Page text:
Thambuli is from Udupi, as far as I know. Growing up we did have it made at home with different green leaves – spinach, coriander, amaranth leaves, methi leaves and more. Then there are kinds without the greens like ginger, methi and plain coconut. They all have two things in common – a coconut base and yoghurt. Ideally a summer side dish, thambuli is very cooling and delicious. For people who don’t like consuming yoghurt as it is, thambuli works great.
Got any leftover rice? A raw mango? Some coconut? There’s your lunch in a jiffy. Absolutely effortless and utterly delicious this rice dish is. Years ago, a colleague in Bangalore brought this box full of raw mango rice his mother had made using leftover rice. I hadn’t had anything like that before. And being a sucker for anything sour, I loved it. Having no recipe in hand and with no intention of looking up one either, I tried making some myself. This time around I added freshly grated coconut. This is a new favourite. It takes just about 10 mins to put it together. It took me longer to grate the damn mango actually. I paired this with Udupi style curry leaves thambuli and a cheat mango gojju.
First off, homemade harissa is the best. If you haven’t made it, let me tell you it’s the easiest condiment to make with everyday ingredients. And quite fun too. Also, there are so many different dishes you can make based on harissa. I made a salad dressing and it was delicious. You can make chicken wings with it, or simply use it in yoghurt to make a dip and much more.
Yes, there are enough and more hummus and its variations. And you’ll find all their recipes online. I’ve made a couple of them myself – smoked beetroot hummus and peri peri hummus. But we all get excited when we try out a new kind and want to share it. I’m doing just that right now. My roasted pumpkin salad got me roasted a lot of pumpkin and I had saved enough to make a batch of hummus with it. It’s pretty straightforward and tasted delicious. The pumpkin adds sweetness to the hummus so I added some chilli oil along with the olive oil to balance it out. I also found some pounded chilli powder I used to sprinkle on the hummus.
It’s just a simple salad I put together in minutes (barring the 40 mins it took to roast the pumpkin in the oven). Pumpkin has never been a contender of favourite vegetable for me. I grew up picking the pieces out of sambar and curries while pulling my face. It still isn’t a favourite, but I learned how it can taste pretty good with other vegetables or in a luscious soup.
Oh, if you could only get a taste of this one. There’s researched, tried and tested recipes and then there’s completely accidental hits. This one’s the latter. Chicken in chilli and garlic is probably common in most households, but adding a couple of extra things made this one even better. Firstly, the chilli garlic paste was home made with only deseeded Kashmiri chillies and lots of garlic. I keep this in my fridge for those times of spicy needs. Then, I pounded some coriander leaves and stems with more garlic, peppercorns and coriander seeds in my mortar and pestle. Lastly, some maple and chilli garlic glaze on the chicken – all this gave my favourte roast chicken a glamorous makeover.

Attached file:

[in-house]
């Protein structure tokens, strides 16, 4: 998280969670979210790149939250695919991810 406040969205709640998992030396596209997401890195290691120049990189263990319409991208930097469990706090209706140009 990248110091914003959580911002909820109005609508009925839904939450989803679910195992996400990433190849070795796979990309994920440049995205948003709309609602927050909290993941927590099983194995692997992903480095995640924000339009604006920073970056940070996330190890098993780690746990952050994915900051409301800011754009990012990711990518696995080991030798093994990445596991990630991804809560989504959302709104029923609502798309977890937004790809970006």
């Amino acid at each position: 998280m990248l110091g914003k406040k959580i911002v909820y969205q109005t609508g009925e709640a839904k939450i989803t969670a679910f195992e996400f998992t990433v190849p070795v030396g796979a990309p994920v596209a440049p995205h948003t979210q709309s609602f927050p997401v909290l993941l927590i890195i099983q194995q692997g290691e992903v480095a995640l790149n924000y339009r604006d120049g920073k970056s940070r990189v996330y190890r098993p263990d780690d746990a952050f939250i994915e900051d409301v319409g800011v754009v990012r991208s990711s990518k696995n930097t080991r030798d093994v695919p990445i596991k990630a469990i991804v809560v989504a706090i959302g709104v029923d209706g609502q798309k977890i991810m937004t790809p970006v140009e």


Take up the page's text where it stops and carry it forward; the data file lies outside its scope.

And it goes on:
It’s a continuous struggle to be able to eat relatively healthy and still have a lot of flavour in your food. I Crossfit thrice a week post work and I don’t have the time to cook (or even eat) elaborate meals. Which is also why I haven’t been able to post regularly on the blog. Anyhoo! One of the easiest and quickest meals I can think of making is a chicken stir-fry with a few veggies thrown in. Sometimes it turns into a stew with coconut milk. Other times it ends up becoming something in between. Like this dish for example, isn’t a stew or a stir-fry. But I ate it like a stew for dinner and added some cooked soba noodles for lunch.
I’m reaaalllyyy not into hipster breakfasts like this but sometimes you want something cold, sweet and light. Particularly during summers that make your face melt. I just have chia seeds with me thanks to an old friend who bought it, never used it and left it at my place. I tried chia pudding once and didn’t quite come around to liking it. I wasn’t a fan of the texture for the most part. But yesterday I thought I’d do a breakfast parfait, because that’s one of my favourite summer breakfasts. And I thought some chia might be good in there. It looks pretty, doesn’t it?
Thank heavens for bottled sauces. Sometimes all you have the energy and time for is to whisk in a sauce with meat and get going. For me, weekends are when I cook elaborate meals. I don’t have that kind of time during weekdays. So, it’s always quick cooking and quicker packing for lunch. Nothing easier and quicker than a bowl of minced chicken with some soba noodles to go with. A few days ago I got some chilli garlic sauce and spicy black bean sauce along with some minced chicken and it was a great time to open these jars.
Leftover greens in the fridge make for great curry bases. In this case I had a bunch of palak that were on the verge of wilting on their own. So I added some methi and coriander to the mix and cooked some chicken in it. It was perfectly light and delicious. As summer crawls back into our lives, food must also get lighter. Heavy masala based curries gives me the sweats and keeping Sunday lunches light is my main goal this summer. Even the spices I used were mostly pepper, coriander, cumin and fenugreek seeds. Helps cool off the body. No wonder these spices are a huge part of Mangalorean cuisine.